About 15 years ago we did a major exterior facelift on our home. A large component of the facelift was a new covered front porch. It was fun to see the new look take shape as the eaves were extended and the porch roof installed.
I first saw outdoor ceiling fans while vacationing on Isla Mujeres, Mexico, just north of Cancun. These fans are ubiquitous and evidently inexpensive. Used both indoors and outdoors, they’re mounted on 3″x 3″ concrete beams. Some of those beams also support sun shades but usually, the fans are completely open to the weather. Continue reading →
Wood has always been used in fiberglass boat construction, in stringers, and oftentimes as core in high compression areas such as under cleats, stanchions, and winches. Wood works great in these applications but we all know that the big problem with wood is the fact that it rots if it gets wet. Here at Gougeon Brothers, Inc. (GBI), we have spent long hours writing manuals and training people to use proper techniques using epoxy to keep wood dry and strong. Continue reading →
Cover Photo: The finished 24′ front columns built by Pleasant Bay Boat & Spar Company.
In 2006, I was contacted by a wood consultant whose client was looking for a shop to turn solid Ipe architectural columns. He’d found out about our company through the Federal Reserve project. STA Architectural Group was the principal designer of a private residence under construction in South Florida. Their trademark motif was tropical hardwood architectural columns resembling palm trunks. This design called for unusual dimensions for eight columns. Continue reading →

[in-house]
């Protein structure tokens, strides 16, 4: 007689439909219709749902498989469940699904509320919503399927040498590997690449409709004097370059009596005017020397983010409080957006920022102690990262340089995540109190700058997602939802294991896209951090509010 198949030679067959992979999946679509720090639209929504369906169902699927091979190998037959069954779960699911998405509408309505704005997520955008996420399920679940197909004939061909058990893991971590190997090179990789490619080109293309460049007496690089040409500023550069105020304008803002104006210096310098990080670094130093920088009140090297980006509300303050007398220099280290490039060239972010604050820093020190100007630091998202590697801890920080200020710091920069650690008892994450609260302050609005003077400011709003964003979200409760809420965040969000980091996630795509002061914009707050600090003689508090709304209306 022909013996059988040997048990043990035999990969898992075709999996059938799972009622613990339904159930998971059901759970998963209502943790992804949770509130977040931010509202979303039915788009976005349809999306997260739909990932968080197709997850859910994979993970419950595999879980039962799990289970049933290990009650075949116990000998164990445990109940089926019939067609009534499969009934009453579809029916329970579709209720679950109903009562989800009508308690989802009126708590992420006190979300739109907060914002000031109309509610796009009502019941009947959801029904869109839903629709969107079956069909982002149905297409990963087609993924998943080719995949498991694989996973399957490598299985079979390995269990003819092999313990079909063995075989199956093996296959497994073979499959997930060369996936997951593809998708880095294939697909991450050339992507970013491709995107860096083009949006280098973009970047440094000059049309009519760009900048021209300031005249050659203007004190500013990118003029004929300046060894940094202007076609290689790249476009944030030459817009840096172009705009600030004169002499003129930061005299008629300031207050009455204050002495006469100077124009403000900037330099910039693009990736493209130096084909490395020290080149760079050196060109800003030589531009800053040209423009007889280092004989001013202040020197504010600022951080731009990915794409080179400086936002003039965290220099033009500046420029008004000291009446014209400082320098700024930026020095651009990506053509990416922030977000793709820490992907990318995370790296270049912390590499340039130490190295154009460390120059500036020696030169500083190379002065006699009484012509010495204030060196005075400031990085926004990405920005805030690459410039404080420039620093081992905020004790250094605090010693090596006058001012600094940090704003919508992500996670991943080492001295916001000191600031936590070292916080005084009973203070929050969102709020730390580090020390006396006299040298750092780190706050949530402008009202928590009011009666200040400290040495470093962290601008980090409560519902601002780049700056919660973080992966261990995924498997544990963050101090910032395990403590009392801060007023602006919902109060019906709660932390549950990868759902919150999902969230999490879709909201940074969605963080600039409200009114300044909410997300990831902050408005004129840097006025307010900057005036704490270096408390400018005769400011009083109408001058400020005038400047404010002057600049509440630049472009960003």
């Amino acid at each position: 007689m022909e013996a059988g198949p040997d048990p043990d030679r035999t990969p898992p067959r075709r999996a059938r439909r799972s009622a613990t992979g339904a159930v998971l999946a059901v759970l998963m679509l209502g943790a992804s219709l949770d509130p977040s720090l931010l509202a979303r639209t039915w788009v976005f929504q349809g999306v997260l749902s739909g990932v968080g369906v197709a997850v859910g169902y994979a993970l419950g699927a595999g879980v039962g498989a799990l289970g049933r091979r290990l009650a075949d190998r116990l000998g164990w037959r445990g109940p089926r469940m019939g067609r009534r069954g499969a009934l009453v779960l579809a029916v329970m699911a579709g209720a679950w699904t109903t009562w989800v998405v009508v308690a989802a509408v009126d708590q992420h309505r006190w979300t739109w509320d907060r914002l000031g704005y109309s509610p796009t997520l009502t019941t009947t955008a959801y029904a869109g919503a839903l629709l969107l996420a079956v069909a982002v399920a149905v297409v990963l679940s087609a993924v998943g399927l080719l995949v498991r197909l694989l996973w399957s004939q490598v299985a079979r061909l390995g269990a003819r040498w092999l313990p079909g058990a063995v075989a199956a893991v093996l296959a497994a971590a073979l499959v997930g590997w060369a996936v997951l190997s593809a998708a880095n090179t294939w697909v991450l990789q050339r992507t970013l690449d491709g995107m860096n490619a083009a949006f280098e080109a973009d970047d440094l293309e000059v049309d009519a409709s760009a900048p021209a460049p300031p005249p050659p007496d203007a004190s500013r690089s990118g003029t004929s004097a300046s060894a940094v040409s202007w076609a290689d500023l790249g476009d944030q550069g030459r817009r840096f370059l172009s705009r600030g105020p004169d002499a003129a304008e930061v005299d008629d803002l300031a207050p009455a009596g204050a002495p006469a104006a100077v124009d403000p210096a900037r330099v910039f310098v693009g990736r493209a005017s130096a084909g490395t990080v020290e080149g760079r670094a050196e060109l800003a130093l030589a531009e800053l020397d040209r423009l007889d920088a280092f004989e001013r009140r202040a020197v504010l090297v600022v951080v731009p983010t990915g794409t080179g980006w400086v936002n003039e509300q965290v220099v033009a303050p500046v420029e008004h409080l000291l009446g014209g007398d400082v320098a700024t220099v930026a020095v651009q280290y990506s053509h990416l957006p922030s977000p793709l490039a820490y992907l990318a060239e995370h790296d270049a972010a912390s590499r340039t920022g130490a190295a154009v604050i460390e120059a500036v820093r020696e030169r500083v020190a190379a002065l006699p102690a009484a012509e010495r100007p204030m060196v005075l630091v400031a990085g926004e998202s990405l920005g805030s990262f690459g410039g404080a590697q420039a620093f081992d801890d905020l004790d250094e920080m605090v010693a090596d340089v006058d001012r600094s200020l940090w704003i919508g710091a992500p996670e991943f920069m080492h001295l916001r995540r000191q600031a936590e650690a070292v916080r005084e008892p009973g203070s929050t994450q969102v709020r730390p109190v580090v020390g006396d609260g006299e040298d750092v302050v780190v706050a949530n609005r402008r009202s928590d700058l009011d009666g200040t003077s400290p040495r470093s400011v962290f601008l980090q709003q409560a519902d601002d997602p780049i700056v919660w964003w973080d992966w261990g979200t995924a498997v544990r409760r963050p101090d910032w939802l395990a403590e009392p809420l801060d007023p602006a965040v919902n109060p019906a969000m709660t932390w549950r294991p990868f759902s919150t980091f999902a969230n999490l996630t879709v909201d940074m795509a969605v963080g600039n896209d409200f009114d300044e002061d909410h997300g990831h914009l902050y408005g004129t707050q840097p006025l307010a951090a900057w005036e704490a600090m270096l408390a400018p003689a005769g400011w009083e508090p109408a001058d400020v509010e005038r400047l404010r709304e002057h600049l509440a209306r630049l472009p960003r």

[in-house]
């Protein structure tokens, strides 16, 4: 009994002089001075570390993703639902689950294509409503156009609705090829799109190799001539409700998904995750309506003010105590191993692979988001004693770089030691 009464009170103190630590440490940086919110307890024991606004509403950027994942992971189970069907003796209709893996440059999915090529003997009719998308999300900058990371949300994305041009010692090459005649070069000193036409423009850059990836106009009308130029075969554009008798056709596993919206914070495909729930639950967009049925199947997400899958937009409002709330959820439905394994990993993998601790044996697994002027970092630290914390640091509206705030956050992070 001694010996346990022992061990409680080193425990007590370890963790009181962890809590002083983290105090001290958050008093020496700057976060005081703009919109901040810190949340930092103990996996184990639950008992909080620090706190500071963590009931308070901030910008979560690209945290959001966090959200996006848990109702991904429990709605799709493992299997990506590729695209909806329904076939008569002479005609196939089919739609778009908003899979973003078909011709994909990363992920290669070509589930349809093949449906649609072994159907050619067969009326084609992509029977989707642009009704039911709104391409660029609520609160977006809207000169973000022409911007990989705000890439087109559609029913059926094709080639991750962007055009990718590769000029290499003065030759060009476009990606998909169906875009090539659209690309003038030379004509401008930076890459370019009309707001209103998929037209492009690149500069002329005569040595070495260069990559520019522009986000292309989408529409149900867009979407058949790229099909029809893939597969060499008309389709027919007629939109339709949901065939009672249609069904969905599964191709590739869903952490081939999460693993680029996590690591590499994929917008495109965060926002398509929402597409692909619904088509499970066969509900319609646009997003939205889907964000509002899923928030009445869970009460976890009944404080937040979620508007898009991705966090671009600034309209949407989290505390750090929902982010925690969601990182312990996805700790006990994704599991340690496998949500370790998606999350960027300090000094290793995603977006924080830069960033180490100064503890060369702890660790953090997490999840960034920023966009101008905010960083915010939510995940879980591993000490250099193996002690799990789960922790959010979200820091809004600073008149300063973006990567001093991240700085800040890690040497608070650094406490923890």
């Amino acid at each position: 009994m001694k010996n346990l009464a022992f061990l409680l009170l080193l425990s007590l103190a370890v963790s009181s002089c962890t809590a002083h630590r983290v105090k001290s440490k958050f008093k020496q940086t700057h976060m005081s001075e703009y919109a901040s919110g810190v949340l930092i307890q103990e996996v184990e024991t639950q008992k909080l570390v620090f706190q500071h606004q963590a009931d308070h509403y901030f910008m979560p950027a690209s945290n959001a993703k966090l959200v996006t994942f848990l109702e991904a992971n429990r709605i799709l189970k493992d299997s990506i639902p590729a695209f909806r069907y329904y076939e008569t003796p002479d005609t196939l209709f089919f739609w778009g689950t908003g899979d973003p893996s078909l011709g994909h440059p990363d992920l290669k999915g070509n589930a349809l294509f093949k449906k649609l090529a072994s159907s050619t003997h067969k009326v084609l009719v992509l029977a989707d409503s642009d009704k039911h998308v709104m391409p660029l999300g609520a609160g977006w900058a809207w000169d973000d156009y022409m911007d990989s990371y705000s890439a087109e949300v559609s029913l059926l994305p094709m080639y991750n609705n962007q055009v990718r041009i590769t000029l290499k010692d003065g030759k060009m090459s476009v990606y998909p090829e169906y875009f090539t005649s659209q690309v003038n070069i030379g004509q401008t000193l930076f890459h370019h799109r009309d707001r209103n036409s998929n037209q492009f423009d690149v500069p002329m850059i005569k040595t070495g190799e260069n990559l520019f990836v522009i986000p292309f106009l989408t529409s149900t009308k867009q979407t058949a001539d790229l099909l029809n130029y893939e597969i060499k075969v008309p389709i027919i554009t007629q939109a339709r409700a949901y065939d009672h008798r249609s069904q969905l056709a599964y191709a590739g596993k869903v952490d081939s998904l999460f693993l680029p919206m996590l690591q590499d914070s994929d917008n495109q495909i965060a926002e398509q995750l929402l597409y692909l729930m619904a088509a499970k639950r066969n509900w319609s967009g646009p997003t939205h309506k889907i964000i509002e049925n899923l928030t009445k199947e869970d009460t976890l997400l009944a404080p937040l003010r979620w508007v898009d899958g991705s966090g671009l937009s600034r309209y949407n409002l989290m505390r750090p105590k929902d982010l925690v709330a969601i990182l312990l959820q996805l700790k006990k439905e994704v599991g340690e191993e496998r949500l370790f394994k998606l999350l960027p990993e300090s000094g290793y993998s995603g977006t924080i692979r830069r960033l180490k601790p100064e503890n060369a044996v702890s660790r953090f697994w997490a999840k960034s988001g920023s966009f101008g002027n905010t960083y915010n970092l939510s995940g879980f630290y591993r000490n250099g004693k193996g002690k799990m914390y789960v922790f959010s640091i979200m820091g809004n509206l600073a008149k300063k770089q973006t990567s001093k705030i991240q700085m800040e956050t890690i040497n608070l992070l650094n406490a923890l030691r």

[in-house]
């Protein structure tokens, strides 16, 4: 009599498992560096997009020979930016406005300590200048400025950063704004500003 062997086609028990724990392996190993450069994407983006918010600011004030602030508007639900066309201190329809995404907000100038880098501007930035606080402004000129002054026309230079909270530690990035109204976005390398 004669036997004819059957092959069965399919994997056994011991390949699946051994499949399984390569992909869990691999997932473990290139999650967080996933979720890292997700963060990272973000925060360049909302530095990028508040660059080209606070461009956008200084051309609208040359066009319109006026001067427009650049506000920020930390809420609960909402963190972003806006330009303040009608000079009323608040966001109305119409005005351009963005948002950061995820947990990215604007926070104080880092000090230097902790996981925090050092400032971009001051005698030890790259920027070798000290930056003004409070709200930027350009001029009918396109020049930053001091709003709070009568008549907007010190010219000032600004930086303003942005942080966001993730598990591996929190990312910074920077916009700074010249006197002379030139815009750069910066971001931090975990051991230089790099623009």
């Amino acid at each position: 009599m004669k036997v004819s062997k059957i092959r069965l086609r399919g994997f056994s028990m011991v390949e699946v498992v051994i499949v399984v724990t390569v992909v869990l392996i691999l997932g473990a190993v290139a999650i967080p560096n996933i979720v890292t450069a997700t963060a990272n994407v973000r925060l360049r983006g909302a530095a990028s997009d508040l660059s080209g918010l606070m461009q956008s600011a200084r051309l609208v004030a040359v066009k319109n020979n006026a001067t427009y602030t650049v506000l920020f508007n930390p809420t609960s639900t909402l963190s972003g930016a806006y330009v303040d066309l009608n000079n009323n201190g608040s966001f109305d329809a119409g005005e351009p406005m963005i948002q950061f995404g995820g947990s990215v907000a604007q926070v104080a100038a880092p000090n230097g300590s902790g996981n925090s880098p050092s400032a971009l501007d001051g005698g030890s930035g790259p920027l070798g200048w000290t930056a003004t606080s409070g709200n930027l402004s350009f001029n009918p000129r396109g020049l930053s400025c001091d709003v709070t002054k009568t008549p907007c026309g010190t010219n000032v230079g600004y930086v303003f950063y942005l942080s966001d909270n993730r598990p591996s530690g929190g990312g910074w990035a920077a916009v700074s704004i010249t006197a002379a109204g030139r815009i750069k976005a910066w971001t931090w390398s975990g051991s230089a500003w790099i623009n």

Above: Blackmon’s two-story deck is supported by 6×6 redwood posts resting on concrete footings.
I needed to make a deck repair because there was wood rot at the bases of the support posts for my large, two-story patio deck. This bi-level deck has patio furniture on the top level and a built-in hot tub on the lower level. The deck is constructed of 6×6 support posts, 2×12 flooring supports and 2×4s for the finished floor. All of this is redwood. Continue reading →
Last summer I used WEST SYSTEM® Epoxy to repair a small section of rot in a rough sawn cedar trim board on my house. Before gutter was installed, the trim board was wet frequently, but well ventilated. Only a narrow center section of the #2 grade, 1″×12″ board seemed to be vulnerable. Continue reading →
Above: The shade slats on John Davis’s carport create a light and airy architectural element that will last a very long time.
These pictures show a recent project in which I put WEST SYSTEM® Epoxy to good use. The shade slats shown were attached to their notched supports by ‘blind’ nails (8D hot-dipped galvanized finishing, with the heads clipped after being driven into the notches halfway) and WEST SYSTEM 105 Resin®/209 Extra Slow Hardener applied in a two-stage manner. Continue reading →
My porch railing at home was badly in need of painting even though I had painted it the summer before. After just one Michigan winter, the paint had cracked and lifted. I wondered to myself if coating the top rail with WEST SYSTEM® epoxy would improve this poor situation and decided to turn the top rail into a small R & D project. Continue reading →
Steve Taylor of Steve Taylor-Builder, Inc. contacted us before undertaking a rather interesting project. He was about to build a boat shelter on an island in the St. Lawrence River. The design called for a row of curved laminated wooden struts, or columns supporting curved laminated tapered beams that would cantilever over the boat. The 25′ tall, 60′ wide structure would support a weatherproof fabric that would shelter both the dock and the boat. Continue reading →
After living in our house for eight years and watching the ends of the threshold slowly deteriorate away and a few cracks and checks develop, I decided to replace the storm door, and figured now was a good time to restore the threshold. Continue reading →